Swiss-born Muslim scholar Tariq Ramadan, grandson of Muslim Brotherhood founder Hasan al Banna, spoke Tuesday night at the Embassy Suites Hotel in Anaheim before a crowd of about 500 people, mostly Muslims. Ramadan, until recently, was banned from entering the US because of questionable associations with certain organizations. Last year, Secretary of State Hillary Clinton lifted the ban. Ramadan is presently on a speaking tour in the US.
Ramadan's appearance was sponsored by the Shura Council of Southern California as part of a nation-wide campaign by them and the Islamic Circle of North America to educate Americans about shariah law. There was a crowd of about a dozen protesters outside the hotel with posters. (I didn't see them.) The defense of Sharia was part of the theme of Ramadan's speech, but the main part was about Muslims living in the West.
I should say at the outset, that Ramadan is an intellectual in every sense of the word. He is multi-lingual and articulate in English, His native languages are French and Arabic since he was born in Geneva. He spoke, of course, in English, almost entirely without notes.
There was an opening prayer in Arabic. One person who was present and knows Arabic has supplied me with a translation:
"The opening prayer was the Exordium (Surah 1) which includes the lines, “Guide us in the straight path [Sharia] the path of those whom You have favored, Not of those who have incurred Your wrath [meaning the Jews], Nor of those who have gone astray [meaning the Christians].”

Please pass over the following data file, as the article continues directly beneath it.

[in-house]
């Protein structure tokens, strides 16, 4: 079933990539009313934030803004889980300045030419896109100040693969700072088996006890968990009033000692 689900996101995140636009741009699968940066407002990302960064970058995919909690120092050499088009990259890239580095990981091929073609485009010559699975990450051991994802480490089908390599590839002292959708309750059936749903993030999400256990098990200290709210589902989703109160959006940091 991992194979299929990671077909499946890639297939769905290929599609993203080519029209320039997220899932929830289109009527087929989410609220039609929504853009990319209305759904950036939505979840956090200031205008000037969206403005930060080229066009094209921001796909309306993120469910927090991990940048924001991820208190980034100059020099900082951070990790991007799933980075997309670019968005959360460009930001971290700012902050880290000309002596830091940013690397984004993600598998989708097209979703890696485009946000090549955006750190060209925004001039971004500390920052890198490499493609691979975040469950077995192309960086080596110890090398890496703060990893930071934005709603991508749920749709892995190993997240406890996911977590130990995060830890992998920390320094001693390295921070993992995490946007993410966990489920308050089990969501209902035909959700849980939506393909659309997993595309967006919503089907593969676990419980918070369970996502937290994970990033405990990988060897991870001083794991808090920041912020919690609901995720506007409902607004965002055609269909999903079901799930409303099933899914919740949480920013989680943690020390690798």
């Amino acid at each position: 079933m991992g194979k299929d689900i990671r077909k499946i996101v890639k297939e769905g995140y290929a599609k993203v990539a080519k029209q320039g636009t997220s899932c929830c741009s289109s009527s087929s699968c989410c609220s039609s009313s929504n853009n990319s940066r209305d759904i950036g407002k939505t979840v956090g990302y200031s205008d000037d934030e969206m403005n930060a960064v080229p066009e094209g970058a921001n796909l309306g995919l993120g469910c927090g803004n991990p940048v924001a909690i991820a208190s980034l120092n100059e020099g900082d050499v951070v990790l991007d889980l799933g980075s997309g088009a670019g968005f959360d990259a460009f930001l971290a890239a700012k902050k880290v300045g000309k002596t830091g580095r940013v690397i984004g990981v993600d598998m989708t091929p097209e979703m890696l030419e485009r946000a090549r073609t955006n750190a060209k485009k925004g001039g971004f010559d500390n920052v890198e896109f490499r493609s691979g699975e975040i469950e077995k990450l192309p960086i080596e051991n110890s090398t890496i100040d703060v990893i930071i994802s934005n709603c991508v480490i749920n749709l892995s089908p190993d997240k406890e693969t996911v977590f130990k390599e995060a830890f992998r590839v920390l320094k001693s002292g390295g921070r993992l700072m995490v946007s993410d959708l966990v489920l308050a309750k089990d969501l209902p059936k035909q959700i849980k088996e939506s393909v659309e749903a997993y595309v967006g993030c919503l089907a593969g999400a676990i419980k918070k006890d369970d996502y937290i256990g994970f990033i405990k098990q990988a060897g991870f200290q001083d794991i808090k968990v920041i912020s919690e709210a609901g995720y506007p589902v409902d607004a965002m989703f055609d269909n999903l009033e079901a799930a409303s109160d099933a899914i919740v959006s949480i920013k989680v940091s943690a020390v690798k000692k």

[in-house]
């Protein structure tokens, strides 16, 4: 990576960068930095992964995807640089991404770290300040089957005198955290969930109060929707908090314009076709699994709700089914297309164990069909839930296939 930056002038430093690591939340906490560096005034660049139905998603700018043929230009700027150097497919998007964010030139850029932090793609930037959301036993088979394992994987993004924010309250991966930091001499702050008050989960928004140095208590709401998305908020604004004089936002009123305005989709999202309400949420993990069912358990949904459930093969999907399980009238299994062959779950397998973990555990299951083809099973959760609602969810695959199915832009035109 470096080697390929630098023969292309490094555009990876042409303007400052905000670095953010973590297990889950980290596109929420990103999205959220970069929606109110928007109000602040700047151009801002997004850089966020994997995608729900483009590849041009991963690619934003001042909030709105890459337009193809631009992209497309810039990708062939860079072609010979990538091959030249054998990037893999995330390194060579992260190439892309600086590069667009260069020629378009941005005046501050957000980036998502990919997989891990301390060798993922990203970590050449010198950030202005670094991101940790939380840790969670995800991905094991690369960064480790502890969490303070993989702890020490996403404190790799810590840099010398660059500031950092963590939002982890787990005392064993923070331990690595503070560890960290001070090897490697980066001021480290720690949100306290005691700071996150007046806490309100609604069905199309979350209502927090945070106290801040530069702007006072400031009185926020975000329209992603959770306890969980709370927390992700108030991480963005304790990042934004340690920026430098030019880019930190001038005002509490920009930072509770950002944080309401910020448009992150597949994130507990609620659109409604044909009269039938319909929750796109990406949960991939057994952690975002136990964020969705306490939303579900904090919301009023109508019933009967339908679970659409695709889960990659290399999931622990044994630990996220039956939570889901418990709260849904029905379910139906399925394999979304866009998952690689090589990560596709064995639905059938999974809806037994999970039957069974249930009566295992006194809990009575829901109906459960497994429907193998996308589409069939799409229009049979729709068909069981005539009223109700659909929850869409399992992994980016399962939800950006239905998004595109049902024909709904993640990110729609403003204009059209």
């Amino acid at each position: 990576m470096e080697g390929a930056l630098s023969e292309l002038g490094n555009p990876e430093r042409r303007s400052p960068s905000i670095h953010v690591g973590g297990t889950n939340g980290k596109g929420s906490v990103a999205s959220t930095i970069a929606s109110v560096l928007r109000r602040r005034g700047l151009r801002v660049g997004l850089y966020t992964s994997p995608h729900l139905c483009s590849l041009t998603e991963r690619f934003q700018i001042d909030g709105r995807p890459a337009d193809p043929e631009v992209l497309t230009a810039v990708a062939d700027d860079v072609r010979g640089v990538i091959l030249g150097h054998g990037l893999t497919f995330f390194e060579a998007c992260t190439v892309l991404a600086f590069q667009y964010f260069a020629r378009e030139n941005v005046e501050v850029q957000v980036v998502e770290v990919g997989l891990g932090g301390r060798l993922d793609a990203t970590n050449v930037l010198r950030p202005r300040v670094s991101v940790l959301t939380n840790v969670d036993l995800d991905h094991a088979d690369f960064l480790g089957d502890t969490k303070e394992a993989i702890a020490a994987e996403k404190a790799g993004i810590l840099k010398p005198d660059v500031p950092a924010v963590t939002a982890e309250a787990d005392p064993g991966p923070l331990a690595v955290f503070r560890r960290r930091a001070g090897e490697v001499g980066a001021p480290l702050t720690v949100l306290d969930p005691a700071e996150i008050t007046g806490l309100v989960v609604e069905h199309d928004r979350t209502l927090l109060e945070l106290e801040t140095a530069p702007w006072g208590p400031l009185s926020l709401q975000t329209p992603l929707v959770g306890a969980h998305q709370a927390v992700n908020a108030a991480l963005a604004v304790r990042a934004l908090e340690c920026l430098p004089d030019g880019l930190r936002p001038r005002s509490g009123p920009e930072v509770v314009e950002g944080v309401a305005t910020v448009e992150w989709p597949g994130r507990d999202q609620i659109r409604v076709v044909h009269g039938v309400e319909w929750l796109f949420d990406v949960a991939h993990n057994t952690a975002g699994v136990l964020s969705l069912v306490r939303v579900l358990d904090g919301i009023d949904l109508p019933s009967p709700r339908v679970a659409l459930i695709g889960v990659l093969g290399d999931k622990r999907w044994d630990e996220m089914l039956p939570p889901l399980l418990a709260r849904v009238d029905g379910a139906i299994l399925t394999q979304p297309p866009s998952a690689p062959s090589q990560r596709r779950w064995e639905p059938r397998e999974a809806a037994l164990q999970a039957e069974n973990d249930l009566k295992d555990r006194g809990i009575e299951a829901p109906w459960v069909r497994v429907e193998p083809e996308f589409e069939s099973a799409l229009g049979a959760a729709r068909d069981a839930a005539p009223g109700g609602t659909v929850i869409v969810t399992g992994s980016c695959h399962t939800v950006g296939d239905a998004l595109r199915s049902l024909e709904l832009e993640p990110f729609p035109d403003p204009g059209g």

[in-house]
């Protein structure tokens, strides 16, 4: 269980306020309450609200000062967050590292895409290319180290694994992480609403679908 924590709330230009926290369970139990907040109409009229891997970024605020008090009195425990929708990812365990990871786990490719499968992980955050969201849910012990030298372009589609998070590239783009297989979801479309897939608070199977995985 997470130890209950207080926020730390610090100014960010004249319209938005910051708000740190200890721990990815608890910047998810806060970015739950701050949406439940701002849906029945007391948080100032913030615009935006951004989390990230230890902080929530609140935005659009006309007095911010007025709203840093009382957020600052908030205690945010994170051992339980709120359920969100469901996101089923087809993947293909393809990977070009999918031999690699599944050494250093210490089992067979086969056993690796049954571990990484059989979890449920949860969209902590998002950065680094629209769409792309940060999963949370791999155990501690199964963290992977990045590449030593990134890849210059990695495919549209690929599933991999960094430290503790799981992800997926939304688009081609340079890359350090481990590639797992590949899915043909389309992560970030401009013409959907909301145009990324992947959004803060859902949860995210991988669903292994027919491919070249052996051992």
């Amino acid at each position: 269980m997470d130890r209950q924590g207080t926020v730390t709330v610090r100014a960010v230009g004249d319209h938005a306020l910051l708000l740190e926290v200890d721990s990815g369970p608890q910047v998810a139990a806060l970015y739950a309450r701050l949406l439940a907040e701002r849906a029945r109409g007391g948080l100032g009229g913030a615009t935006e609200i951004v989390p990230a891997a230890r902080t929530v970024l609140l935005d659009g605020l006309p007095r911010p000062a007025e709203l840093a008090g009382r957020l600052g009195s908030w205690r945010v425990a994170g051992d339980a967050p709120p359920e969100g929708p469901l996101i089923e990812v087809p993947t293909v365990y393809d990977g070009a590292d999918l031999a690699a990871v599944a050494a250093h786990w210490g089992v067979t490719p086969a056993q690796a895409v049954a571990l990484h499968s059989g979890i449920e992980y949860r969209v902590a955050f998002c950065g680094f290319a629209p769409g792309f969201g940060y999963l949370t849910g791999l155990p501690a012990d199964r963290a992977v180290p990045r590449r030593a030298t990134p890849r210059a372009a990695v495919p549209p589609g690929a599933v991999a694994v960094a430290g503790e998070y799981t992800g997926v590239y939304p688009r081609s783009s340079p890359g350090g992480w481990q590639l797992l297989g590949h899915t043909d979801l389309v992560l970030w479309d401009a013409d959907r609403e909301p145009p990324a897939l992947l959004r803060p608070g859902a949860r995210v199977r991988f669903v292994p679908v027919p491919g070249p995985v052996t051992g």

Prior to Ramadan, a young man, probably a college student, opened the event and made reference to the protesters, urging the audience not to engage with them in any way. Then Muzammil Siddiqi, imam of the Southern California Islamic Center, spoke for a few minutes. He stated that opponents were spreading anti-Sharia propaganda and spreading hate against Muslims. He also stated (as he has in the past) that Sharia is perfectly compatible with the US Constitution and the Bill of Rights. He also said that Muslims do not impose Sharia on others, and that they respect the laws where they live.
Then Sheikh Abdur Rahman Khan, who is member of the Islamic Circle of North America Shariah Council and national shura, spoke about Sharia and defined it simply as the "straight way" for Muslims to conduct themselves and treat others. He referred to the "false propaganda" about Islam and the efforts in various states to pass legislation banning Sharia. He compared Sharia to the Christian Canon Law and Jewish Halakhah Law.
At one point, the event was interrupted for 20-30 minutes for prayers. As the non-Muslims sat around, the Muslims went to a back wall and did their prayers, men in front, women in back. Some women remained seated. I am told that menstruating women do not join in. It was the first time I had listened to a complete call to prayer, which was performed by a young man with a microphone. It is rather haunting, I must say.
But the main event was Ramadan. I should state at the outset that you must listen carefully when he speaks because his speech was a combination of sermon and philosophical lecture. He, of course, defended Sharia as directing Muslims to be honest and respect the rights of everyone else. He also spoke about the way Muslims in western countries should conduct themselves. He encouraged his listeners to understand American society and the Constitution. He also mentioned that in the West, it is indisputable that we have freedom of conscience and freedom of worship. He also made the comment that (Muslims) respect the laws in the country they live in because of Sharia (which, in fact, tells Muslims to respect and obey the laws if they live in a non-Muslim country).